Competition tsar Rod Sims has indicated he remains in two minds about approving what he has described as a "very complex" deal by Virgin Australia to wrest control of Tiger Australia.
Mr Sims said the deal stood in stark contrast to the Qantas and Jetstar request to work more closely with joint venture airlines in Asia, to which the regulator gave final clearance on Tuesday.
"[The Virgin deal] is a very complex matter, whereas Jetstar started out complex and got simple," he said.
On the eve of an expected green light for the Qantas-Emirates alliance, the competition regulator has allowed Qantas and its budget offshoot to co-ordinate with Jetstar's joint venture operations in Singapore, Vietnam, Japan and Hong Kong on passenger and cargo services for the next five years.
The regulator said the better co-ordination of services posed "little, if any, detriment" because the airlines faced stiff competition from other carriers on the mostly intra-Asian routes they flew.
With Qantas about to step up its focus on Asia, the regulatory clearance will allow it to better co-ordinate flights from Australia with connecting services in Asia by Jetstar affiliates. Qantas's alliance with Emirates is focused primarily on destinations in Europe via Dubai in the Middle East.
The expected final clearance on Wednesday for the Qantas-Emirates alliance - which is scheduled to begin on Sunday - leaves Virgin's bid to take a controlling stake in Tiger as the last big aviation deal still before the Australian Competition and Consumer Commission.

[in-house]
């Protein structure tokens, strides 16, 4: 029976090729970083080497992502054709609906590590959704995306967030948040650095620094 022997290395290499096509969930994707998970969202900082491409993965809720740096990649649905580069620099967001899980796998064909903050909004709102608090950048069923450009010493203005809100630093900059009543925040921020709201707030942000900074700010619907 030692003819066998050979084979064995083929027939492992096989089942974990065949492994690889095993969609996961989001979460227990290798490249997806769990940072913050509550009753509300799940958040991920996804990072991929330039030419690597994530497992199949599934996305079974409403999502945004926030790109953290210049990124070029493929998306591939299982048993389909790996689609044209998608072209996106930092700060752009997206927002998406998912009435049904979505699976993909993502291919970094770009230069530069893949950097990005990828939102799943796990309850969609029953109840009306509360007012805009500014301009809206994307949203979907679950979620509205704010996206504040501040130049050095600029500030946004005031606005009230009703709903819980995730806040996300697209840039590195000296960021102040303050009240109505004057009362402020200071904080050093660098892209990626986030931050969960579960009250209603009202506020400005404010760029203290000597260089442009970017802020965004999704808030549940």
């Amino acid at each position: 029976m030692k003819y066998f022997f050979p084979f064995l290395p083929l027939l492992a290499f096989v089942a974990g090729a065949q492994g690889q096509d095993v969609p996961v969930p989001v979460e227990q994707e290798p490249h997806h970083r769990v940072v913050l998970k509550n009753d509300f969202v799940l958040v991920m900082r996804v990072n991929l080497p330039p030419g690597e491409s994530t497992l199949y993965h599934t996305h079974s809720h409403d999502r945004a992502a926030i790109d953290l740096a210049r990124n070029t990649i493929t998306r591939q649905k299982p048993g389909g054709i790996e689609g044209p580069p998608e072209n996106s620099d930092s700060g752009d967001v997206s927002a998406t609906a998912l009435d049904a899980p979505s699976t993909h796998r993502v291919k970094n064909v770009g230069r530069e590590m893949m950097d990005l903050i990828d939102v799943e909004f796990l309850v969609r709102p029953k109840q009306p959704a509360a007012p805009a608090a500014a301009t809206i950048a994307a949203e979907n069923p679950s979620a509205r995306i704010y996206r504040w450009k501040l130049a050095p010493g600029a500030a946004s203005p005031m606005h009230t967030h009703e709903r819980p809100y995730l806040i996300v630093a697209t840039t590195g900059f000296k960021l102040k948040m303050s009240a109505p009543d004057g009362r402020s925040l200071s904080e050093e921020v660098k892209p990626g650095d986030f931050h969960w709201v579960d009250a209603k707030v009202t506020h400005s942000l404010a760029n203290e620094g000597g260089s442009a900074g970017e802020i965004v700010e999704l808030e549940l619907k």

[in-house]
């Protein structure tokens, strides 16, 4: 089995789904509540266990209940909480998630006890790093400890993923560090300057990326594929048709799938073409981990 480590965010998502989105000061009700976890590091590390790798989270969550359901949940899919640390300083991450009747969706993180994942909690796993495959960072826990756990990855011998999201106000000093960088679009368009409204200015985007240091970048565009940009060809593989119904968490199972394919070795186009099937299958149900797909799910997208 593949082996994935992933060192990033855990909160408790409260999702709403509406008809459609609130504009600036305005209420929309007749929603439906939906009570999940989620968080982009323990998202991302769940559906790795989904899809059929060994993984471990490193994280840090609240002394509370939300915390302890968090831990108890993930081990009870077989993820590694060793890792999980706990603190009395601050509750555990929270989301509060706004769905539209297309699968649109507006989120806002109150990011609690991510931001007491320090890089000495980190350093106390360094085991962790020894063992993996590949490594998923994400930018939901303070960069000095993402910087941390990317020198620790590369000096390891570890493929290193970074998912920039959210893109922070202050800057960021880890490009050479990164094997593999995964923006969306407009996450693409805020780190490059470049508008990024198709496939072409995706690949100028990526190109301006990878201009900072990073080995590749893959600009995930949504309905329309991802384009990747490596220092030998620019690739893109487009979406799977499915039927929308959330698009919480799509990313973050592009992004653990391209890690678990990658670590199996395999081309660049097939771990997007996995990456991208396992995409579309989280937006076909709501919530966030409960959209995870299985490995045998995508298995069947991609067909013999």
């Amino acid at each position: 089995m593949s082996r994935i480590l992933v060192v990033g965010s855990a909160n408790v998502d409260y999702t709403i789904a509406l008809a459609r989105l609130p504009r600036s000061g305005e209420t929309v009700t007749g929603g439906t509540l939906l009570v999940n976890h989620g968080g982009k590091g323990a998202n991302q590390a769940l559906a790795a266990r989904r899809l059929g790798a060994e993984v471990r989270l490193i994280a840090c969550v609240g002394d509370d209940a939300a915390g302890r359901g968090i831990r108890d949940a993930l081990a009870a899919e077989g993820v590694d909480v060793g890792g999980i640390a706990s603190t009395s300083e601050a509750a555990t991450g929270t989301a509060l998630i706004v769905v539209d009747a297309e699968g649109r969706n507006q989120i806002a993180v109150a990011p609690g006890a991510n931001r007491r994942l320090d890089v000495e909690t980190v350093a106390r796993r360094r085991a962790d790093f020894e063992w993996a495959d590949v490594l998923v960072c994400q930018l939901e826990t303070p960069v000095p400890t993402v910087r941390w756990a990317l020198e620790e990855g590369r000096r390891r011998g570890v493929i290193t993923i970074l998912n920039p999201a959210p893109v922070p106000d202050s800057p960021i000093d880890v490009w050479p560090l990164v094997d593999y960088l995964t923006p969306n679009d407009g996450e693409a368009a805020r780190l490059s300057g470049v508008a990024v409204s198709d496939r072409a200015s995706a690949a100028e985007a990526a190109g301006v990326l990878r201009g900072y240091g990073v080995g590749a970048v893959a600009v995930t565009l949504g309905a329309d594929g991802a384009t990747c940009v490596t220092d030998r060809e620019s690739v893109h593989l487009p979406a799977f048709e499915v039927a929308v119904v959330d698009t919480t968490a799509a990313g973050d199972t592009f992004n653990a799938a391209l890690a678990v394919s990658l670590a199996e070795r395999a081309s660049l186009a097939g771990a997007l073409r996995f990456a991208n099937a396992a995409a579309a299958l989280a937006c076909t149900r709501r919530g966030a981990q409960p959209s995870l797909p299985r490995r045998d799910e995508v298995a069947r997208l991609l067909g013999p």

Mr Sims said he expected it to be another month before the watchdog made a decision on the Virgin deal because of the need for it to assess crucial information from Australia's second-largest airline.
The regulator had been due to hand down a decision on March 14 but postponed it after requesting more details from Virgin.
Mr Sims declined to respond to Virgin chief executive John Borghetti's recent threat to walk away if the regulator forced it to commit to growing Tiger's fleet.
Mr Borghetti has said Tiger's fleet could be tripled to 35 planes within five years but insists he cannot promise such growth because of the volatile nature of the industry.
"It is up to John Borghetti to put views that they want to put," Mr Sims said.
While the deal would help Tiger better compete against Jetstar, Mr Sims said he remained concerned it would leave Australia dominated by two airline groups.